Int J Biol Sci 2019; 15(1):148-157. doi:10.7150/ijbs.28874 This issue
Division of Cardiology, TongRen Hospital, Shanghai Jiao Tong University School of Medicine, Shanghai 200336, China
Angiotensin II (Ang II) is involved in the pathogenic progress of cardiovascular diseases via the promotion of abnormal proliferation and migration of human vascular smooth muscle cells (HVSMCs). Sulforaphane (SFN) exerts potent anti-inflammatory effects both in vitro and in vivo. In the present study, we aimed to investigate the effects of SFN on Ang II-induced abnormal migration of HVSMCs as well as the underlying mechanisms of those effects. The results showed that Ang II-induced HVSMC proliferation and migration were inhibited by treatment with SFN. SFN also exhibited anti-inflammatory activity, as indicated by its reduction of monocyte adhesion to HVSMCs via the reduction of ICAM1 and VCAM1 levels. Moreover, SFN reduced the Ang II-induced upregulation of HVSMC migration; this effect was inhibited by pretreatment with inhibitors of NADPH oxidase and ROS or transfection with siNOX4. In addition, SFN reversed the Ang II-induced upregulation of HVSMC migration via elevation of Nrf2 activation and expression. Taken together, the results indicate that SFN reverses Ang II-induced HVSMC migration through suppression of the NOX4/ROS/Nrf2 pathway. Thus, SFN is a potential agent to reverse the pathological changes involved in various cardiovascular diseases.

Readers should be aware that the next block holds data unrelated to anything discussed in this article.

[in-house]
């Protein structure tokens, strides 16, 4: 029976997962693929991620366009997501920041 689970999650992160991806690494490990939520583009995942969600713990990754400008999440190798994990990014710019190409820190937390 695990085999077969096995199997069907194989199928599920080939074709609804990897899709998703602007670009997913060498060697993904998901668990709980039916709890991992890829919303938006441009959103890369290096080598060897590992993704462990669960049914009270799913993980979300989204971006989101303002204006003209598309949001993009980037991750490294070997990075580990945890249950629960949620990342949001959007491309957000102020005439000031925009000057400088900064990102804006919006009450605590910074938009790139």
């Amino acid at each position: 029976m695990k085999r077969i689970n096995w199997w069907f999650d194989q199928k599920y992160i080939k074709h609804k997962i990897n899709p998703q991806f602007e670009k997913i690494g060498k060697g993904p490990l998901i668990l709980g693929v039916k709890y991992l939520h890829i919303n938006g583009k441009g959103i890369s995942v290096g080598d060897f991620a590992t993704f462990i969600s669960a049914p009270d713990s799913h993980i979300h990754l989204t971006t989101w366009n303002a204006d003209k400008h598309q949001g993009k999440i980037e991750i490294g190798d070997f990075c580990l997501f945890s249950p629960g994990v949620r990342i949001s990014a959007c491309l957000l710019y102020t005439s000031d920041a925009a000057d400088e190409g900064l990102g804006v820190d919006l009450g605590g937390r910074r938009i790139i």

Keywords: sulforaphane, angiotensin II, human vascular smooth muscle cells, nuclear respiratory factor 2, reactive oxygen species